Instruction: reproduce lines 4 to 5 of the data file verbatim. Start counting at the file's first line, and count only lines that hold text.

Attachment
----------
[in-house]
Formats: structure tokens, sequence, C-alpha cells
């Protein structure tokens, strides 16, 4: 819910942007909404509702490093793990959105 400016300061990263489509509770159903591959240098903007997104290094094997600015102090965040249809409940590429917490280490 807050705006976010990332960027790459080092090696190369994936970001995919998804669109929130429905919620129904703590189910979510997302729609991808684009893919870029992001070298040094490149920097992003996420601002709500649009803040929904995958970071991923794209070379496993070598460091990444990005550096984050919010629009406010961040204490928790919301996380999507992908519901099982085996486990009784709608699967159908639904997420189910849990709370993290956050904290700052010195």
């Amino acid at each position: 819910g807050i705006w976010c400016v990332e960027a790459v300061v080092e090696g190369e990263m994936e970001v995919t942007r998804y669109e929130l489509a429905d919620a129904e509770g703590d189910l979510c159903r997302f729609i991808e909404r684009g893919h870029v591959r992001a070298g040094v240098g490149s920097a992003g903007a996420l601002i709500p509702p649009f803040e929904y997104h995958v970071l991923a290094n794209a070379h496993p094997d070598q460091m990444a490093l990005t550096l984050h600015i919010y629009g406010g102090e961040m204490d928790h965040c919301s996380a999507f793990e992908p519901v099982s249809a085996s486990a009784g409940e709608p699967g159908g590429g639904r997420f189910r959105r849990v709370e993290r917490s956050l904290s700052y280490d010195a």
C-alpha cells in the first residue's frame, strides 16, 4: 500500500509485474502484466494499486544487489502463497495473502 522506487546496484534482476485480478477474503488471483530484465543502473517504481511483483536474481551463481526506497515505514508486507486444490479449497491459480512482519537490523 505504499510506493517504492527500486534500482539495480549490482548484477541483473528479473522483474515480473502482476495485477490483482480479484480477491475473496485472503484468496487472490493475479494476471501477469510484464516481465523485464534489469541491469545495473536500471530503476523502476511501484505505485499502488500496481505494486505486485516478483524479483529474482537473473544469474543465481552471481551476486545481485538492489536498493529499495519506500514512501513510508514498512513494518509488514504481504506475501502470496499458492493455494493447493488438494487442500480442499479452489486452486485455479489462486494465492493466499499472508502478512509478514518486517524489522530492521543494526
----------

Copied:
């Amino acid at each position: 819910g807050i705006w976010c400016v990332e960027a790459v300061v080092e090696g190369e990263m994936e970001v995919t942007r998804y669109e929130l489509a429905d919620a129904e509770g703590d189910l979510c159903r997302f729609i991808e909404r684009g893919h870029v591959r992001a070298g040094v240098g490149s920097a992003g903007a996420l601002i709500p509702p649009f803040e929904y997104h995958v970071l991923a290094n794209a070379h496993p094997d070598q460091m990444a490093l990005t550096l984050h600015i919010y629009g406010g102090e961040m204490d928790h965040c919301s996380a999507f793990e992908p519901v099982s249809a085996s486990a009784g409940e709608p699967g159908g590429g639904r997420f189910r959105r849990v709370e993290r917490s956050l904290s700052y280490d010195a």
C-alpha cells in the first residue's frame, strides 16, 4: 500500500509485474502484466494499486544487489502463497495473502 522506487546496484534482476485480478477474503488471483530484465543502473517504481511483483536474481551463481526506497515505514508486507486444490479449497491459480512482519537490523 505504499510506493517504492527500486534500482539495480549490482548484477541483473528479473522483474515480473502482476495485477490483482480479484480477491475473496485472503484468496487472490493475479494476471501477469510484464516481465523485464534489469541491469545495473536500471530503476523502476511501484505505485499502488500496481505494486505486485516478483524479483529474482537473473544469474543465481552471481551476486545481485538492489536498493529499495519506500514512501513510508514498512513494518509488514504481504506475501502470496499458492493455494493447493488438494487442500480442499479452489486452486485455479489462486494465492493466499499472508502478512509478514518486517524489522530492521543494526